We are always being reminded that great content is the number one key to improved SEO, a successful website, better conversions, improved business revenue and probably a host of other things including a long and happy life and the end of third world hunger. This is all well and good, but it is sometimes easier to talk about good content than to nail down exactly what it is and how to get more of it.
A basic content inventory audit will give you a thorough understanding of your site’s content, and some basic work on Google Analytics or similar will tell you more about what works well and what needs improvement. These are great in assessing what you have got, but how do you go about identifying the content that you should have that is currently absent?
This is where you can step in with a keyword performance audit. The idea is simple enough – take a look at the top competitors in a particular niche to see where they are scoring big and you are not. The concept is as old as the hills, but the methodology is very much in the 21st century, thanks to some neat Sistrix software that is very popular in the SEO community.
Identify The Competition
The first step is to “know thy enemy,” which is not always as easy as it sounds. The good news is that the software can help here – simply type in your own website, click “competitors” and there they are.
Of course, some sites like Wikipedia and Amazon will probably appear, but after weeding them out, you will be able to identify three or four top competitors.
Exporting Keyword Data
Next, for each competitor, you can enter their website into the domain field, then under the “competitors” tab click “compare keywords” and enter your own domain. It is important to do it this way round, as the objective is to see how you compare with the competitor’s top keywords rather than vice versa.
It is then a matter of rinse and repeat for each competitor, in each case exporting the data into Excel for you to analyse later.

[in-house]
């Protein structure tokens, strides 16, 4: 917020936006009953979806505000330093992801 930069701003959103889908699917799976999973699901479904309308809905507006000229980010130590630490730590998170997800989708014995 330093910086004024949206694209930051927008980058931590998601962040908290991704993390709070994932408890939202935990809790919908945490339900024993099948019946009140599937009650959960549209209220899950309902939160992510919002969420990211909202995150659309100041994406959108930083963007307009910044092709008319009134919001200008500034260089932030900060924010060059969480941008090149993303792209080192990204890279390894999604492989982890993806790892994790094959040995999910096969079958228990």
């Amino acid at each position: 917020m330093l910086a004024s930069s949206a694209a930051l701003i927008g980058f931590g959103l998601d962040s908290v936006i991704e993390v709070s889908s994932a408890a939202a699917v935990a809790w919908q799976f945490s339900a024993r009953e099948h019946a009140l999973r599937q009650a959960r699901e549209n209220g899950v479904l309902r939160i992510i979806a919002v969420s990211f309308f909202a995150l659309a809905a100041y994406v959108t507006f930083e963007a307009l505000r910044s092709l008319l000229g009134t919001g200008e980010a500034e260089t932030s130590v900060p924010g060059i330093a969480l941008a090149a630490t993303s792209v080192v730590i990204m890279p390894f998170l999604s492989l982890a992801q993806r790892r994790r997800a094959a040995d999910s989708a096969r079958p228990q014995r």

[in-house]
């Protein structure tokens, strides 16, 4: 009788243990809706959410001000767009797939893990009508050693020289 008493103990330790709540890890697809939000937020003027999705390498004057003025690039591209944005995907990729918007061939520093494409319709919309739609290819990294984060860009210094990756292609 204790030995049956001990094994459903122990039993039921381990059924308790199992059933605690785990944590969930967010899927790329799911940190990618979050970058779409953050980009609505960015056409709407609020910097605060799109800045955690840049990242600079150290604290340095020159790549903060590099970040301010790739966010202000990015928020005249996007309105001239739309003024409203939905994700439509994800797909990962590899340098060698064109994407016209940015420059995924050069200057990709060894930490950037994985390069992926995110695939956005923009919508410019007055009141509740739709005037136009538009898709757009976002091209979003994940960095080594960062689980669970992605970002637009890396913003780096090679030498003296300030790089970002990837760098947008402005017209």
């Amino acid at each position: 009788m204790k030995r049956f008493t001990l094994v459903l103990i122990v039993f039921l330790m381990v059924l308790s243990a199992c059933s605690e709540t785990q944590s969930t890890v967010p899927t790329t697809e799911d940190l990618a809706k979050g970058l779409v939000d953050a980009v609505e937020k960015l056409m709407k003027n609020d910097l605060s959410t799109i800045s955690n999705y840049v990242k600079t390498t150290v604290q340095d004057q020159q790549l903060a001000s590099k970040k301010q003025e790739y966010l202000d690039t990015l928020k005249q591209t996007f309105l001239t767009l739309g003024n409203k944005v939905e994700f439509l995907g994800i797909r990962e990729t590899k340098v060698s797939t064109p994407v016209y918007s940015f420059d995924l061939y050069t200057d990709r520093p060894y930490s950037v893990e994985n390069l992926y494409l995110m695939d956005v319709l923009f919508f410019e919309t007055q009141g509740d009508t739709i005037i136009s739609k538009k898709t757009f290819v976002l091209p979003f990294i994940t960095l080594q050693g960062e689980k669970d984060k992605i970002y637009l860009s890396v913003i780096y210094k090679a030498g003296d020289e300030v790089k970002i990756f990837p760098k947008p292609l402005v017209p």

This is where the fun begins for anyone who loves playing in Excel. The idea is to combine all the data we have just harvested into one spreadsheet so that we have a list of all the keywords in column A, followed by the rankings from each website. This can be a little fiddly as the exports are in .csv format, delimited with semicolons, but with a little care, should not create any real problem.
The final step is to pull the search volume for the various terms using Google Keyword Planner. Add a filter to your table and sort the keywords alphabetically, just to make sure that everything matches up.
The Final Analysis
Now you have all the data at your fingertips to perform that all-important gap analysis. Initially, it is a good idea to filter your own rankings for blanks and then sort by the highest volume to see the biggest areas where you are missing out entirely.
Of course, there will be certain terms that are inappropriate, such as competitor brands, but you will soon be inundated with information on just where the gaps are in your content strategy and how to beat your competitors at their own game.
If you do not wish to use premium software, you can perform this task manually with the help of a spreadsheet too. Tools such as Screaming Frog or A1 Website Analyzer can be used to crawl yours and your competitors’ sites, which will deliver a list of page titles and descriptions in a spreadsheet. From here you can manually tick off pages that cover specific keyword combinations, which will highlight gaps in your content. It is of course far more time consuming but it’s totally free.
* Adapted lead image: Public Domain, pixabay.com via getstencil.com
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